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Here's one good reason for getting Insurance that covers accidents:  DD's roommate has a Mac. She spilled Chocolate on it a few days ago. At first, it wouldn't turn on. Now, the battery won't charge. If she had purchased it from the school program, with 4 years of warranties and insurance, she would pay $100 USD and they would either fix it or give her a new computer. The normal warranty covers Manufacturing Defects, but this accident is owner negligence and is not covered by a normal warranty.

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Follow-on to my previous post. I asked DD how the roommates Mac is doing after the accident with the Chocolate. Her roommate wants to buy a PC Laptop now. Preferably one that is good for high powered games...  

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  • 3 weeks later...

OP because of the other thread about the Laptop you bought for your Baylor bound DS not having an integrated Web Camera, he needs to remember to pack a Web Camera when he goes to Baylor.

Also, if possible, if you can introduce him to the basics of Zoom and Microsoft Teams, that will give him a little familiarity, if he needs to use those Apps.  A "head start" about what those Apps do and a little bit about how to use them would be a "plus" for him.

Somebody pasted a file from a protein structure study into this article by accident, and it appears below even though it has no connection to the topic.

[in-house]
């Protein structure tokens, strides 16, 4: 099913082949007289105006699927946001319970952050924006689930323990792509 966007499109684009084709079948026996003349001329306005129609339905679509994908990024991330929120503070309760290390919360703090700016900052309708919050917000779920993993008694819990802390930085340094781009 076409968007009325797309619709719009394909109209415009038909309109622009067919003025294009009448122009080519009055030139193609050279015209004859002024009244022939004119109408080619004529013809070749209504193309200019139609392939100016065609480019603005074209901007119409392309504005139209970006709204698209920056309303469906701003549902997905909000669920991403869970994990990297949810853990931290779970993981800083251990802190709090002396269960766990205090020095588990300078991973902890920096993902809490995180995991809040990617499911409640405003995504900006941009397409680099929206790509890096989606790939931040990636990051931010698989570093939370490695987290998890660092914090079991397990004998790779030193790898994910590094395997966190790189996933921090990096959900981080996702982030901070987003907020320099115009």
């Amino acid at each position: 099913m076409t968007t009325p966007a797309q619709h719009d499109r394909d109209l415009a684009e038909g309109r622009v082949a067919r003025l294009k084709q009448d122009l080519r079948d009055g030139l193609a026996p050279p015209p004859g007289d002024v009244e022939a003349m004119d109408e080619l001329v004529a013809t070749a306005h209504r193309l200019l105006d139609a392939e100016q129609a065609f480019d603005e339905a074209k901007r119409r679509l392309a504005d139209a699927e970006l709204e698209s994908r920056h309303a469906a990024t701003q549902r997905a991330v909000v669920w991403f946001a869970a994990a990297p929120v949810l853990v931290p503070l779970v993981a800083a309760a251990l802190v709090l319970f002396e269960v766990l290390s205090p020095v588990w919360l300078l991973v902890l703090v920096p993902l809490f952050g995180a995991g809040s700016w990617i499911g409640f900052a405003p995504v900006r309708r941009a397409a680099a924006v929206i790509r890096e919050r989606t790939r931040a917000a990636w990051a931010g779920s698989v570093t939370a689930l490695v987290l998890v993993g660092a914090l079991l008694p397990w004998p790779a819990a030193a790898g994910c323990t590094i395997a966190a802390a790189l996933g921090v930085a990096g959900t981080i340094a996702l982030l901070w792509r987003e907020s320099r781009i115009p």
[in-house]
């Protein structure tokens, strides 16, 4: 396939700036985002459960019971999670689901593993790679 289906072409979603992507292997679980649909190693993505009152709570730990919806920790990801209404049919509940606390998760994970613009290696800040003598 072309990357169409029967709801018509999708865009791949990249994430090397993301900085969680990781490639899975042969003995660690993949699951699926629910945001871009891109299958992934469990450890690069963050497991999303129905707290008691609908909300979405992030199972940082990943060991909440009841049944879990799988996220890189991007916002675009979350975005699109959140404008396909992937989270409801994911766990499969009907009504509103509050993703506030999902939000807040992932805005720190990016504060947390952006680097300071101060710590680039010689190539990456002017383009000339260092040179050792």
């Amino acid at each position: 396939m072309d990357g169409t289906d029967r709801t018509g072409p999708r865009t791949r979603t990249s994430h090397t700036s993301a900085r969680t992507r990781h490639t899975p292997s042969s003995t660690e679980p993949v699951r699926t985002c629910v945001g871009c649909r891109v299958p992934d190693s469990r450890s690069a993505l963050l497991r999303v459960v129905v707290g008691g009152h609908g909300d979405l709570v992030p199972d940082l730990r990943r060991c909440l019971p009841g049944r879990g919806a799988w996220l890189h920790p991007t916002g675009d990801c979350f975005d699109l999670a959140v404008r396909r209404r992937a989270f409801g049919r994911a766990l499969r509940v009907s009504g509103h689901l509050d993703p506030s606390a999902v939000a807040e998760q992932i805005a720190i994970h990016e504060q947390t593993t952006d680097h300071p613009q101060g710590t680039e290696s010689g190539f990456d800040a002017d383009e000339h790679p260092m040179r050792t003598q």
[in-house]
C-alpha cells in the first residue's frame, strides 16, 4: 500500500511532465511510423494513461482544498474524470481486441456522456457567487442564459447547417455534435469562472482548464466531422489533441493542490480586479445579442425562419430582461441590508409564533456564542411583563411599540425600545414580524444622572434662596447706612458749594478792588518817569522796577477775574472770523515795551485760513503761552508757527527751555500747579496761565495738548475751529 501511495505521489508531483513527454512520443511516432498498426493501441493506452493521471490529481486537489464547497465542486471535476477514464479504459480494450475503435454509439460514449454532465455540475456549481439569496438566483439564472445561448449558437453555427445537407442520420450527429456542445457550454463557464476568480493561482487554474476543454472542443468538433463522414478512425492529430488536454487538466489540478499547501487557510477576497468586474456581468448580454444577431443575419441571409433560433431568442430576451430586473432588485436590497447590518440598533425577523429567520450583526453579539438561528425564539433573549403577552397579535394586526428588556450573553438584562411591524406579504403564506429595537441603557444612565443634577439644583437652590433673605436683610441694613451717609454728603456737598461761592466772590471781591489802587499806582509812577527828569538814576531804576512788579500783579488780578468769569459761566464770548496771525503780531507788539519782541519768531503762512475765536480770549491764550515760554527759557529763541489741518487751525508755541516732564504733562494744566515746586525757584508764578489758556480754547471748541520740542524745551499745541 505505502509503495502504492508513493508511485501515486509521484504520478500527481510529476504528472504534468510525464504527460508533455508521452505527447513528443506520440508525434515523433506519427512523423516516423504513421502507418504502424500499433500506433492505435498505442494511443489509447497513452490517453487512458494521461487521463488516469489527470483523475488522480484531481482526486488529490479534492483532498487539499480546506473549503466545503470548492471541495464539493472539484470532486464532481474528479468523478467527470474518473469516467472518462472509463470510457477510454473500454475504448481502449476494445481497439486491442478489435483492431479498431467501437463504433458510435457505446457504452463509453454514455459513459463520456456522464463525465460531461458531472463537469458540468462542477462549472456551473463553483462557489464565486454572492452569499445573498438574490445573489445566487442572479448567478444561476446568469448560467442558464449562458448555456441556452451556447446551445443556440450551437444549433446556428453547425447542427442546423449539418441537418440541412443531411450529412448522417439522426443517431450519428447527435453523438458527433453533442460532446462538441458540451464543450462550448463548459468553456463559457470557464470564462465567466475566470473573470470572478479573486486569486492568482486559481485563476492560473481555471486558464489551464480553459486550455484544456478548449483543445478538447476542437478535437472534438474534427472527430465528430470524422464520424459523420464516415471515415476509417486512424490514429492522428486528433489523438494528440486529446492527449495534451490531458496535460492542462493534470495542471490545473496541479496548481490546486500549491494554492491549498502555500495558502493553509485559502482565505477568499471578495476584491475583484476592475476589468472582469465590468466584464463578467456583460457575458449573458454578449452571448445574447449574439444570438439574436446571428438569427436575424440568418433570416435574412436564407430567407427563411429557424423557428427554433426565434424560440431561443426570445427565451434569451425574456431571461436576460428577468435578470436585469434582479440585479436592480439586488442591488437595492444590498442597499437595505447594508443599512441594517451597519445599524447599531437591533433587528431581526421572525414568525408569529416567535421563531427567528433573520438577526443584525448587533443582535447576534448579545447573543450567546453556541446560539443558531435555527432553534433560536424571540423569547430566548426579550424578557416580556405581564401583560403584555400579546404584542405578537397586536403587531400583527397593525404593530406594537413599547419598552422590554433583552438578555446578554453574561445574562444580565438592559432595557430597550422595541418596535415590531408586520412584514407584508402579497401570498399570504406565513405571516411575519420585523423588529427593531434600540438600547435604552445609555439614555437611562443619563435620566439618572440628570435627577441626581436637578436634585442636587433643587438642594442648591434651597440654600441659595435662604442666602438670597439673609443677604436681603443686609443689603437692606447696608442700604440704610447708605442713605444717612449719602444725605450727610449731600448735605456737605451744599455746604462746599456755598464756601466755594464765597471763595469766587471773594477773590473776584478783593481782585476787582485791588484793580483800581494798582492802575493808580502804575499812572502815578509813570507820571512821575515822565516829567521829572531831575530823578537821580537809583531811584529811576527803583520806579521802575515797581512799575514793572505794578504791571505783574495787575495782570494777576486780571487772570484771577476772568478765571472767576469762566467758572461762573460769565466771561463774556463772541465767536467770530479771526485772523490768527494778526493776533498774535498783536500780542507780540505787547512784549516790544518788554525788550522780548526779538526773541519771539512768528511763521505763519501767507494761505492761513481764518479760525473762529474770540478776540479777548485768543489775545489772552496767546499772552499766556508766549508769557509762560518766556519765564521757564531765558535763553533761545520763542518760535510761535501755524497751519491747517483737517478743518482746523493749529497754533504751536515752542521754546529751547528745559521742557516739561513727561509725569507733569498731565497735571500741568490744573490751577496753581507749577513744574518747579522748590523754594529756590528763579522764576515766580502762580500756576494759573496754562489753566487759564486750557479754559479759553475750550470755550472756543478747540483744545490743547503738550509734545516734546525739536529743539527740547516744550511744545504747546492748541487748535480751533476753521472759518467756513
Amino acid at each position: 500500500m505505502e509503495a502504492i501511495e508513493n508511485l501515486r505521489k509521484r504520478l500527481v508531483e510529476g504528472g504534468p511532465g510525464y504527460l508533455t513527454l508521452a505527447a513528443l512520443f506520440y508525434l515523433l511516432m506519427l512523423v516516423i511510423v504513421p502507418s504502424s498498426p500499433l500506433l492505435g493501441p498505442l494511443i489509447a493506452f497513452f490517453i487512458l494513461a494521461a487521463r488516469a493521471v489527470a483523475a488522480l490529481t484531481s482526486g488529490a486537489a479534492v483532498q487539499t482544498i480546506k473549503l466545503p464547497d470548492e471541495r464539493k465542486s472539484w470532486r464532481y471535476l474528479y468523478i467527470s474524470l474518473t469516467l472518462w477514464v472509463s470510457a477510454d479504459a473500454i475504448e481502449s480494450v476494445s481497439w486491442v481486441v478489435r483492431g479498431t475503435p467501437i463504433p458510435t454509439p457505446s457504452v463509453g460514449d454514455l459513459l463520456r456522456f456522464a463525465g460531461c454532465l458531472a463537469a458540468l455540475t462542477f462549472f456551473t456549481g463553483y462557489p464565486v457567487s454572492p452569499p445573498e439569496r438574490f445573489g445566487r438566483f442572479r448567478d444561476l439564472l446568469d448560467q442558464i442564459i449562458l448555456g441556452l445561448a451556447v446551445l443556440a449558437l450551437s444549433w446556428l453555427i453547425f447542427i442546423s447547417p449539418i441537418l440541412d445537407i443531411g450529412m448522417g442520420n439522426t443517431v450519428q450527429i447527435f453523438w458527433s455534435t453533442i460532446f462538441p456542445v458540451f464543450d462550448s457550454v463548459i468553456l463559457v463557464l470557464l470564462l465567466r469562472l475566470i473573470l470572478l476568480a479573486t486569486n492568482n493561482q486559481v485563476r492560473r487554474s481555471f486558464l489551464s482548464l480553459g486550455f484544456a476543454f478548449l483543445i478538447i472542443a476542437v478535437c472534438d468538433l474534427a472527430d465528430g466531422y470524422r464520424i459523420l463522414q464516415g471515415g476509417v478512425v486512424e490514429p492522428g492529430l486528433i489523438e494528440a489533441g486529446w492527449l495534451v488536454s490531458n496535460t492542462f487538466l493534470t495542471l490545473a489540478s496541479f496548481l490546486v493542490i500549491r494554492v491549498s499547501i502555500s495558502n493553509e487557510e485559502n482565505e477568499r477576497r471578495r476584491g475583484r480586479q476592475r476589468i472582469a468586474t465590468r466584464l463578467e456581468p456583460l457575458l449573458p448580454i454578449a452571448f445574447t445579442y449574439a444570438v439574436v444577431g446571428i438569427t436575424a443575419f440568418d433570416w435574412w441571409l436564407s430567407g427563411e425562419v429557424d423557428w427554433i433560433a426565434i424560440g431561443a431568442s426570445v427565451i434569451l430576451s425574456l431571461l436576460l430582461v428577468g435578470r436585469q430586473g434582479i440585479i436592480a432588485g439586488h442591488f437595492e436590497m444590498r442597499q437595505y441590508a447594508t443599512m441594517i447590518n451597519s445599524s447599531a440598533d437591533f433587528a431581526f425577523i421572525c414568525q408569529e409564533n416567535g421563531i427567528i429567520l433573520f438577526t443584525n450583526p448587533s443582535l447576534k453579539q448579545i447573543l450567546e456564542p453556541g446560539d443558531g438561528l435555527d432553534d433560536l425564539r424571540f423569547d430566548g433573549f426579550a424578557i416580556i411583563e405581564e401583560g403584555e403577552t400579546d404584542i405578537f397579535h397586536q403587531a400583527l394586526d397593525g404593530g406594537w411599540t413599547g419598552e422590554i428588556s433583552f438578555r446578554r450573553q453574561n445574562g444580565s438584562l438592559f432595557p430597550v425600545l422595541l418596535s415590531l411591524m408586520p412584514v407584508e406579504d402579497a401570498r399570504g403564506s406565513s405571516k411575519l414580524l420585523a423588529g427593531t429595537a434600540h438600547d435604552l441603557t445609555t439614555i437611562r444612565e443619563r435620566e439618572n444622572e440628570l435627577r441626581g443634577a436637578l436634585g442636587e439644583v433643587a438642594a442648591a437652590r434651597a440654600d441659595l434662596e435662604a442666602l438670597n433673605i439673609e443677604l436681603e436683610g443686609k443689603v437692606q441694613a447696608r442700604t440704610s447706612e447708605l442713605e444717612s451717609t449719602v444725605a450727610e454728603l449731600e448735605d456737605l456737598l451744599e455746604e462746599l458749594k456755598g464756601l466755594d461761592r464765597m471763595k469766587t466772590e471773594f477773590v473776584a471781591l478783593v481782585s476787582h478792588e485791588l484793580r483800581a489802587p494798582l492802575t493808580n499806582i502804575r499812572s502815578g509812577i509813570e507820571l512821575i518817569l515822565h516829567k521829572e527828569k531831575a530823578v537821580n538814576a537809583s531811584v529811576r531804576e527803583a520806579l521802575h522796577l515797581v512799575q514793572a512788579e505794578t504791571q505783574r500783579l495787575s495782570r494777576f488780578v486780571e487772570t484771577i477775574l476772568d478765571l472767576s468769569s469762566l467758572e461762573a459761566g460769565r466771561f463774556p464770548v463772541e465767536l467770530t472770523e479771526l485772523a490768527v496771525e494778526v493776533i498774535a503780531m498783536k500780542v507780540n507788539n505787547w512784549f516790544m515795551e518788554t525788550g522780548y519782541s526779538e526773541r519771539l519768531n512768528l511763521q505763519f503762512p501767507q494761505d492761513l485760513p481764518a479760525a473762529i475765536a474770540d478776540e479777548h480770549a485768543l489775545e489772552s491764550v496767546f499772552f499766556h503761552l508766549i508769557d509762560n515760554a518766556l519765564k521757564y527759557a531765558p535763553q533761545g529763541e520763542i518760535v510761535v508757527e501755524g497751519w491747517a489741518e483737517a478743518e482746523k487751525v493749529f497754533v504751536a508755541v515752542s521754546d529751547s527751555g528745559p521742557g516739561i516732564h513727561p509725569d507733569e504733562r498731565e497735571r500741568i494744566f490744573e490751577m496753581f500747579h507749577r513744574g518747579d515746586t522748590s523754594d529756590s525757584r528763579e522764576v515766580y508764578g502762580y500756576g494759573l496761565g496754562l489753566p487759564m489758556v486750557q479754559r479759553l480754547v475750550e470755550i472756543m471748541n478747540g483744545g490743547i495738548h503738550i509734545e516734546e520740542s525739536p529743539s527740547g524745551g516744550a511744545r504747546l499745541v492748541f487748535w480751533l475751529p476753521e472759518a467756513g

When DDs school went from in-classroom to Online after Spring Break in March 2020, I believe the classes were on Zoom.  This is the Home Page for Zoom:   https://zoom.us/

Microsoft Teams is also very popular. Here are 2 Microsoft links I have bookmarked for basic information about how to use it:

(1) https://support.microsoft.com/en-us/office/microsoft-teams-video-training-4f108e54-240b-4351-8084-b1089f0d21d7?ui=en-us&rs=en-us&ad=us

(2) https://docs.microsoft.com/en-us/microsoftteams/instructor-led-training-teams-landing-page

Note: About 2 weeks ago, I asked my DD which App(s) she is using. Her response was "everything but Skype"

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On 5/8/2020 at 5:48 AM, MamaSprout said:

I looked at what the "Dell University" options are through my campus, and they are more expensive than the computers at Costco with similar features, so price shop. A lot of schools provide Microsoft 365, so it makes a Chromebook less useful. ETA- we still have plentiful computer labs on campus, so a student can get by with those or one checked out of the library if you have a repair issue. My older boys never needed their computers sent off for repair in either ungrad or grad school. They didn't carry theirs around campus. Dd does carries her computer around campus for DE, and did crack her screen last year. She mostly has it with her to do her homeschool classes because she's stuck on campus most of the day. She just shut off the touch screen feature and it's still running.